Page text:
Roy Bicknell studied chemistry and for doctorate at St. John’s College Oxford. He received his MA and D. Phil in 1984. His doctoral studies where in mechanisms of b-lactamase resistance. He then won a NATO fellowship to Harvard Medical School where he worked from 1984 to 1989. Initially still interested in enzyme mechanisms he soon turned his attention to angiogenesis and angiogenic factors. He returned to the new Institute of Molecular Medicine in Oxford as a group head with the Imperial Cancer Research Fund. He remained in Oxford for fifteen years where he developed an international reputation in the field of Angiogenesis and was in time appointed Professor of Cancer Cell Biology. His early work involved angiogenic factors such as VEGF and thymidine phosphorylase. More recently he became interested in the identification of novel genes involved in endothelial biology and angiogenesis and particularly those that have potential as cancer targets. His group has identified several such genes including Delta4, Robo4, EndoPDI and ECSCR.
Roy moved to Birmingham in 2005 where he has continued the identification of novel genes and recently developed an interest in modern techniques of genomics including deep sequencing.
Roy is interested in supervising doctoral research students in the following areas:
The characterisation of novel genes and regulators in angiogenesis
Transcriptomic profiling of the tumour vasculature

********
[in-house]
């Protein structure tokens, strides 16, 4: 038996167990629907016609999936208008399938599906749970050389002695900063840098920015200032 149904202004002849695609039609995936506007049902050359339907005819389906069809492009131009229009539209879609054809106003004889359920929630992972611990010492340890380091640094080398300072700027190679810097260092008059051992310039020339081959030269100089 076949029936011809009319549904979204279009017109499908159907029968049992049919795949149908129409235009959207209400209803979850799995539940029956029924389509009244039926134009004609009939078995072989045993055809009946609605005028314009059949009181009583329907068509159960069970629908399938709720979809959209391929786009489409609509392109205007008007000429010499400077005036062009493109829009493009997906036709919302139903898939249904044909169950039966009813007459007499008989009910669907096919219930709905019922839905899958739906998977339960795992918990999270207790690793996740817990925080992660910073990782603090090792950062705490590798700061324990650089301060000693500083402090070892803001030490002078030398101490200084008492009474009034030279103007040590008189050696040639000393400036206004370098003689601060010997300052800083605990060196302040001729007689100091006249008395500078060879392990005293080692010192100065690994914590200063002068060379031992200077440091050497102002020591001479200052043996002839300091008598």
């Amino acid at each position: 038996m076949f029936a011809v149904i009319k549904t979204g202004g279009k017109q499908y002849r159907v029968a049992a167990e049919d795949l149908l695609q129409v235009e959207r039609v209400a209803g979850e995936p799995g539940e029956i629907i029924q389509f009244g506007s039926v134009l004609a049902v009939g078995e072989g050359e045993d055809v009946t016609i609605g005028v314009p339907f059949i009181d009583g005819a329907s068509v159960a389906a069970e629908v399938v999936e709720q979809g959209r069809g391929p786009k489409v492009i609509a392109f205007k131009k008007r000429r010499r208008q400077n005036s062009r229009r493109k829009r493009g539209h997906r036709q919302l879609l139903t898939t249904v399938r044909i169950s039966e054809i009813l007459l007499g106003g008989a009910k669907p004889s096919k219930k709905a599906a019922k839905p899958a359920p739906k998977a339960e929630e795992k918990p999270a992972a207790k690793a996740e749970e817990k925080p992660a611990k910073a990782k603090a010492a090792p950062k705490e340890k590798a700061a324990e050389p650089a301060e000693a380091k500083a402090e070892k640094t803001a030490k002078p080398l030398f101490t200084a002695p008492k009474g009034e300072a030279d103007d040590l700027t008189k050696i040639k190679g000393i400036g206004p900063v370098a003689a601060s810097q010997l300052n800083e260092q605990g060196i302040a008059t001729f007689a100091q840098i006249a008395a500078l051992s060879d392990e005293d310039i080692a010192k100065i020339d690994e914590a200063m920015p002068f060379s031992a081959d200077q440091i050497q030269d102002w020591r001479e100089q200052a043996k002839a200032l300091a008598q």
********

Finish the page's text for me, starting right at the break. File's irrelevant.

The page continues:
If you are interesting in studying any of these subject areas please contact Roy on the contact details above, or for any general doctoral research enquiries, please email: email@example.com or call +44 (0)121 414 5005.
For a full list of available Doctoral Research opportunities, please visit our doctoral opportunities web site.
Bioinformatic methods for finding differentially expressed genes in cDNA libraries applied to the identification of tumour vascular targets.
Herbert JM, Stekel DJ, Mura M, Sychev M, Bicknell R
Methods Mol Biol. 2011 729, 99-119
RhoJ/TCL regulates endothelial motility and tube formation and modulates actomyosin contractility and focal adhesion numbers
Kaur S, Leszczynska K, Abraham S, Scarcia M, Hiltbrunner S, Marshall CJ, Mavria G, Bicknell R, Heath VL
Arterioscler Thromb Vasc Biol 2011 31, 657-64
Hepatitis C virus infection reduces hepatocellular polarity in a vascular endothelial growth factor-dependant manner.
Mee CJ, Farquar MJ, Harris HJ, Hu K, Ramma W, Ahmed A, Maurel P, Bicknell R, Balfe P, McKeating JA
Gastroenterology, 2010 138, 1134-42
A new procedure for determining the genetic basis of a physiological process in a non-model species illustrated by cold induced angiogenesis in the carp.
Herbert JMJ, Buffa FM, Vorschmitt H, Egginton S, Bicknell R
BMC Genomics, 2009 10, 490
Induction of thrombospondin-1 partially mediates the anti-angiogenic activity of dexrazoxane.
Maloney SL, Sullivan DC, Suchting S, Herbert JM, Rabai EM, Nagy Z, Barker J, Sundar S, Bicknell R.
Br J Cancer. 2009 Sep 15;101(6):957-66.
Active involvement of Robo1 and Robo4 in filopodia formation and endothelial cell motility mediated via WASP and other actin nucleation-promoting factors.
Sheldon H, Andre M, Legg JA, Heal P, Herbert JM, Sainson R, Sharma AS, Kitajewski JK, Heath VL, Bicknell R.
FASEB J. 2009 Feb;23(2):513-22.
ECSM2, an endothelial specific filamin a binding protein that mediates chemotaxis.
Armstrong LJ, Heath VL, Sanderson S, Kaur S, Beesley JF, Herbert JM, Legg JA, Poulsom R, Bicknell R.
Arterioscler Thromb Vasc Biol. 2008 Sep;28(9):1640-6.
A novel method of differential gene expression analysis using multiple cDNA libraries applied to the identification of tumour endothelial genes.
Herbert JM, Stekel D, Sanderson S, Heath VL, Bicknell R.
BMC Genomics. 2008 Apr 7;9:153.